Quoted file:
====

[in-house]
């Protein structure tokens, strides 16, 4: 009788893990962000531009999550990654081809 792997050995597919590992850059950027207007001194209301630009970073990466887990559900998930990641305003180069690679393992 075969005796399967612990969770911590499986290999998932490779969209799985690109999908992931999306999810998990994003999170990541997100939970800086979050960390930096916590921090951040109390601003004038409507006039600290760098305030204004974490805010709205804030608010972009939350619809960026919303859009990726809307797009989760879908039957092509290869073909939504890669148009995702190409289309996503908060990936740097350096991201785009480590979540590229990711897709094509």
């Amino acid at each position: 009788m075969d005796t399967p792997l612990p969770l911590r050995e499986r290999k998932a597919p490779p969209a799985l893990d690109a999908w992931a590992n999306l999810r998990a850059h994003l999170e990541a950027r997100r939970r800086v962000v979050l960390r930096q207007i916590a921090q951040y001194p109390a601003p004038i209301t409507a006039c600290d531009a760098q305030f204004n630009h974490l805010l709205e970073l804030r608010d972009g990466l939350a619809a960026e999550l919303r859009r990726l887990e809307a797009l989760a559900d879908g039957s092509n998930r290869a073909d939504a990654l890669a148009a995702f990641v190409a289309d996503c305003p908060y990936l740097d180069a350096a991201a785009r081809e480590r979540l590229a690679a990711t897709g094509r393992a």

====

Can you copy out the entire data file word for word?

[in-house]
């Protein structure tokens, strides 16, 4: 009788893990962000531009999550990654081809 792997050995597919590992850059950027207007001194209301630009970073990466887990559900998930990641305003180069690679393992 075969005796399967612990969770911590499986290999998932490779969209799985690109999908992931999306999810998990994003999170990541997100939970800086979050960390930096916590921090951040109390601003004038409507006039600290760098305030204004974490805010709205804030608010972009939350619809960026919303859009990726809307797009989760879908039957092509290869073909939504890669148009995702190409289309996503908060990936740097350096991201785009480590979540590229990711897709094509």
């Amino acid at each position: 009788m075969d005796t399967p792997l612990p969770l911590r050995e499986r290999k998932a597919p490779p969209a799985l893990d690109a999908w992931a590992n999306l999810r998990a850059h994003l999170e990541a950027r997100r939970r800086v962000v979050l960390r930096q207007i916590a921090q951040y001194p109390a601003p004038i209301t409507a006039c600290d531009a760098q305030f204004n630009h974490l805010l709205e970073l804030r608010d972009g990466l939350a619809a960026e999550l919303r859009r990726l887990e809307a797009l989760a559900d879908g039957s092509n998930r290869a073909d939504a990654l890669a148009a995702f990641v190409a289309d996503c305003p908060y990936l740097d180069a350096a991201a785009r081809e480590r979540l590229a690679a990711t897709g094509r393992a």